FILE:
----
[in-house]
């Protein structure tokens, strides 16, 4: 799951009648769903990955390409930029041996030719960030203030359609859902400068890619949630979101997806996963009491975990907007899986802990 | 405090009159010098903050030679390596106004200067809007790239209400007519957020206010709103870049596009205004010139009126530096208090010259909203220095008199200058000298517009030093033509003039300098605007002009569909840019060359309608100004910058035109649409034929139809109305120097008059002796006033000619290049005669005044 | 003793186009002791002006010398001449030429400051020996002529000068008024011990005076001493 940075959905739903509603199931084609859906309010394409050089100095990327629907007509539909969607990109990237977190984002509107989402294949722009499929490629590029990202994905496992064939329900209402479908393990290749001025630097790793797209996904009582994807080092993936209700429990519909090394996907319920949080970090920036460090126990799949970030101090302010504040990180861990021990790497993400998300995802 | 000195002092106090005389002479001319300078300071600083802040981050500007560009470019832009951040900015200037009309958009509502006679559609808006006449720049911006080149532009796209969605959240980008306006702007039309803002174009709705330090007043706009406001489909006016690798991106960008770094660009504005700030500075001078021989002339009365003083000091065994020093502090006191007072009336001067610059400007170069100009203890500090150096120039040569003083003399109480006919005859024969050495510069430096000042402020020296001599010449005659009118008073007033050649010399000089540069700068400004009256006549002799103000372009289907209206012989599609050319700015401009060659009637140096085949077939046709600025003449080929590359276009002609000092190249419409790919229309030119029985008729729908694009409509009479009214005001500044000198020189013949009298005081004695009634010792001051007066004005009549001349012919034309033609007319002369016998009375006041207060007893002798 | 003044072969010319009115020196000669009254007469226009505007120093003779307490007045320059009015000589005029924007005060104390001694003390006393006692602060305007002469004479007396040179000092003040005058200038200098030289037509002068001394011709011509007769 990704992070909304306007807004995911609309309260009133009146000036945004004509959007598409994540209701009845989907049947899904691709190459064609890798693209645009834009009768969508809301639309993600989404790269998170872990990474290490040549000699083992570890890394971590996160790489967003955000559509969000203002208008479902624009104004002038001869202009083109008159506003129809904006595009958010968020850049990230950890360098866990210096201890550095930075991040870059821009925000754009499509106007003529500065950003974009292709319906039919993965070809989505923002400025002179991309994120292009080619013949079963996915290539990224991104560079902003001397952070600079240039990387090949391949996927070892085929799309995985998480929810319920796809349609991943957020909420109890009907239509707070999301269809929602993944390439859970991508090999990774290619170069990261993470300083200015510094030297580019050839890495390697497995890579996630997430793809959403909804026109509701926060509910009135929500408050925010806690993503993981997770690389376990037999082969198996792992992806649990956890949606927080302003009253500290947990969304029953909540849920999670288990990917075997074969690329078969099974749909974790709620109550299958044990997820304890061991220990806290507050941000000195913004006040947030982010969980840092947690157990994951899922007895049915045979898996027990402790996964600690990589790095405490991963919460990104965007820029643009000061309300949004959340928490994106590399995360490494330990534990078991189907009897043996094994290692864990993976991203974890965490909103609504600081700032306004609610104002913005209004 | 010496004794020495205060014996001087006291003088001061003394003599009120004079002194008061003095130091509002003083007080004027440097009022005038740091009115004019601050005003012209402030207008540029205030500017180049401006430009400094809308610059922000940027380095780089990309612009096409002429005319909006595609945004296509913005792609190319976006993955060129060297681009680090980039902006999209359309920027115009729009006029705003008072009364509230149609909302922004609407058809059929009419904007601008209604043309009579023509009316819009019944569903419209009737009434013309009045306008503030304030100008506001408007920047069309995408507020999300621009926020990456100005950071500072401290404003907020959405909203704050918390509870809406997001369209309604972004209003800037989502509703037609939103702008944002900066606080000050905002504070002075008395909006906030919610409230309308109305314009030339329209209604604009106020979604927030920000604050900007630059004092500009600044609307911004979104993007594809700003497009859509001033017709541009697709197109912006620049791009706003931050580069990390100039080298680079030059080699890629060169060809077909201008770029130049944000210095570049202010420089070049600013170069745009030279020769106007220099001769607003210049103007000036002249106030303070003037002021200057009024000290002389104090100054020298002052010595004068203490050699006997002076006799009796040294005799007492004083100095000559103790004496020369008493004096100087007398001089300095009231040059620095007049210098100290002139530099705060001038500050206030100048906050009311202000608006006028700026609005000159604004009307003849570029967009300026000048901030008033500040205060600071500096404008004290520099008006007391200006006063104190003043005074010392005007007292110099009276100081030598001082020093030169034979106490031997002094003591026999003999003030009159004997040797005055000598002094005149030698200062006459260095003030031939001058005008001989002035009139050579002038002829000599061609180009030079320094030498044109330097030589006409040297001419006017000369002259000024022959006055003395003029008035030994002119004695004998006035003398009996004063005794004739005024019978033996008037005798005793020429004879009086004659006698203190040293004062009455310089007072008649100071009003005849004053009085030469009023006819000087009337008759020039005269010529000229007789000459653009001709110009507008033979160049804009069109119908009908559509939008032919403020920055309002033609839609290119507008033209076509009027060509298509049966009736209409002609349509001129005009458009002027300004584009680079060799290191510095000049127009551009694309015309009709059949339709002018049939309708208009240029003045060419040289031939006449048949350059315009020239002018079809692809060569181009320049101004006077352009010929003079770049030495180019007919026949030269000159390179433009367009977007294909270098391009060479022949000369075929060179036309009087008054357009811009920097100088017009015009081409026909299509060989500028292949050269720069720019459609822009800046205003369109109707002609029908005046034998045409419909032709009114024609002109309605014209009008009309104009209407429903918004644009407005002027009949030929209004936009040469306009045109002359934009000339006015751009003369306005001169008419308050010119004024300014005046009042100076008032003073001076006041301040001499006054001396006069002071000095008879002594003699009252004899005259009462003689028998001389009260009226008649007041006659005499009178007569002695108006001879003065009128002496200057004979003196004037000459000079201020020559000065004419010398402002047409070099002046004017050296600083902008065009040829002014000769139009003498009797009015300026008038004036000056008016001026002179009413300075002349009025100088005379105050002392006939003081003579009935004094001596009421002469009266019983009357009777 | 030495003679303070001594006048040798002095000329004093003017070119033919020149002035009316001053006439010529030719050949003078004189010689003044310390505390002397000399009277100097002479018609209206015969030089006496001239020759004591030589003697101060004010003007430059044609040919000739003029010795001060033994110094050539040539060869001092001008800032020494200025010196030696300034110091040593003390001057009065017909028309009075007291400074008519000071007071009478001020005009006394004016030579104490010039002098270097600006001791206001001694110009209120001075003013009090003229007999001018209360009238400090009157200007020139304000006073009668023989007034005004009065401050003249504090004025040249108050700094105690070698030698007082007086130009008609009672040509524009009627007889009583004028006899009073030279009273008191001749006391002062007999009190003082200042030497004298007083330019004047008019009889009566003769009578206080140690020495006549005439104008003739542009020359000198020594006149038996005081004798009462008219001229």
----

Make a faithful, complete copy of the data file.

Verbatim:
[in-house]
């Protein structure tokens, strides 16, 4: 799951009648769903990955390409930029041996030719960030203030359609859902400068890619949630979101997806996963009491975990907007899986802990 | 405090009159010098903050030679390596106004200067809007790239209400007519957020206010709103870049596009205004010139009126530096208090010259909203220095008199200058000298517009030093033509003039300098605007002009569909840019060359309608100004910058035109649409034929139809109305120097008059002796006033000619290049005669005044 | 003793186009002791002006010398001449030429400051020996002529000068008024011990005076001493 940075959905739903509603199931084609859906309010394409050089100095990327629907007509539909969607990109990237977190984002509107989402294949722009499929490629590029990202994905496992064939329900209402479908393990290749001025630097790793797209996904009582994807080092993936209700429990519909090394996907319920949080970090920036460090126990799949970030101090302010504040990180861990021990790497993400998300995802 | 000195002092106090005389002479001319300078300071600083802040981050500007560009470019832009951040900015200037009309958009509502006679559609808006006449720049911006080149532009796209969605959240980008306006702007039309803002174009709705330090007043706009406001489909006016690798991106960008770094660009504005700030500075001078021989002339009365003083000091065994020093502090006191007072009336001067610059400007170069100009203890500090150096120039040569003083003399109480006919005859024969050495510069430096000042402020020296001599010449005659009118008073007033050649010399000089540069700068400004009256006549002799103000372009289907209206012989599609050319700015401009060659009637140096085949077939046709600025003449080929590359276009002609000092190249419409790919229309030119029985008729729908694009409509009479009214005001500044000198020189013949009298005081004695009634010792001051007066004005009549001349012919034309033609007319002369016998009375006041207060007893002798 | 003044072969010319009115020196000669009254007469226009505007120093003779307490007045320059009015000589005029924007005060104390001694003390006393006692602060305007002469004479007396040179000092003040005058200038200098030289037509002068001394011709011509007769 990704992070909304306007807004995911609309309260009133009146000036945004004509959007598409994540209701009845989907049947899904691709190459064609890798693209645009834009009768969508809301639309993600989404790269998170872990990474290490040549000699083992570890890394971590996160790489967003955000559509969000203002208008479902624009104004002038001869202009083109008159506003129809904006595009958010968020850049990230950890360098866990210096201890550095930075991040870059821009925000754009499509106007003529500065950003974009292709319906039919993965070809989505923002400025002179991309994120292009080619013949079963996915290539990224991104560079902003001397952070600079240039990387090949391949996927070892085929799309995985998480929810319920796809349609991943957020909420109890009907239509707070999301269809929602993944390439859970991508090999990774290619170069990261993470300083200015510094030297580019050839890495390697497995890579996630997430793809959403909804026109509701926060509910009135929500408050925010806690993503993981997770690389376990037999082969198996792992992806649990956890949606927080302003009253500290947990969304029953909540849920999670288990990917075997074969690329078969099974749909974790709620109550299958044990997820304890061991220990806290507050941000000195913004006040947030982010969980840092947690157990994951899922007895049915045979898996027990402790996964600690990589790095405490991963919460990104965007820029643009000061309300949004959340928490994106590399995360490494330990534990078991189907009897043996094994290692864990993976991203974890965490909103609504600081700032306004609610104002913005209004 | 010496004794020495205060014996001087006291003088001061003394003599009120004079002194008061003095130091509002003083007080004027440097009022005038740091009115004019601050005003012209402030207008540029205030500017180049401006430009400094809308610059922000940027380095780089990309612009096409002429005319909006595609945004296509913005792609190319976006993955060129060297681009680090980039902006999209359309920027115009729009006029705003008072009364509230149609909302922004609407058809059929009419904007601008209604043309009579023509009316819009019944569903419209009737009434013309009045306008503030304030100008506001408007920047069309995408507020999300621009926020990456100005950071500072401290404003907020959405909203704050918390509870809406997001369209309604972004209003800037989502509703037609939103702008944002900066606080000050905002504070002075008395909006906030919610409230309308109305314009030339329209209604604009106020979604927030920000604050900007630059004092500009600044609307911004979104993007594809700003497009859509001033017709541009697709197109912006620049791009706003931050580069990390100039080298680079030059080699890629060169060809077909201008770029130049944000210095570049202010420089070049600013170069745009030279020769106007220099001769607003210049103007000036002249106030303070003037002021200057009024000290002389104090100054020298002052010595004068203490050699006997002076006799009796040294005799007492004083100095000559103790004496020369008493004096100087007398001089300095009231040059620095007049210098100290002139530099705060001038500050206030100048906050009311202000608006006028700026609005000159604004009307003849570029967009300026000048901030008033500040205060600071500096404008004290520099008006007391200006006063104190003043005074010392005007007292110099009276100081030598001082020093030169034979106490031997002094003591026999003999003030009159004997040797005055000598002094005149030698200062006459260095003030031939001058005008001989002035009139050579002038002829000599061609180009030079320094030498044109330097030589006409040297001419006017000369002259000024022959006055003395003029008035030994002119004695004998006035003398009996004063005794004739005024019978033996008037005798005793020429004879009086004659006698203190040293004062009455310089007072008649100071009003005849004053009085030469009023006819000087009337008759020039005269010529000229007789000459653009001709110009507008033979160049804009069109119908009908559509939008032919403020920055309002033609839609290119507008033209076509009027060509298509049966009736209409002609349509001129005009458009002027300004584009680079060799290191510095000049127009551009694309015309009709059949339709002018049939309708208009240029003045060419040289031939006449048949350059315009020239002018079809692809060569181009320049101004006077352009010929003079770049030495180019007919026949030269000159390179433009367009977007294909270098391009060479022949000369075929060179036309009087008054357009811009920097100088017009015009081409026909299509060989500028292949050269720069720019459609822009800046205003369109109707002609029908005046034998045409419909032709009114024609002109309605014209009008009309104009209407429903918004644009407005002027009949030929209004936009040469306009045109002359934009000339006015751009003369306005001169008419308050010119004024300014005046009042100076008032003073001076006041301040001499006054001396006069002071000095008879002594003699009252004899005259009462003689028998001389009260009226008649007041006659005499009178007569002695108006001879003065009128002496200057004979003196004037000459000079201020020559000065004419010398402002047409070099002046004017050296600083902008065009040829002014000769139009003498009797009015300026008038004036000056008016001026002179009413300075002349009025100088005379105050002392006939003081003579009935004094001596009421002469009266019983009357009777 | 030495003679303070001594006048040798002095000329004093003017070119033919020149002035009316001053006439010529030719050949003078004189010689003044310390505390002397000399009277100097002479018609209206015969030089006496001239020759004591030589003697101060004010003007430059044609040919000739003029010795001060033994110094050539040539060869001092001008800032020494200025010196030696300034110091040593003390001057009065017909028309009075007291400074008519000071007071009478001020005009006394004016030579104490010039002098270097600006001791206001001694110009209120001075003013009090003229007999001018209360009238400090009157200007020139304000006073009668023989007034005004009065401050003249504090004025040249108050700094105690070698030698007082007086130009008609009672040509524009009627007889009583004028006899009073030279009273008191001749006391002062007999009190003082200042030497004298007083330019004047008019009889009566003769009578206080140690020495006549005439104008003739542009020359000198020594006149038996005081004798009462008219001229």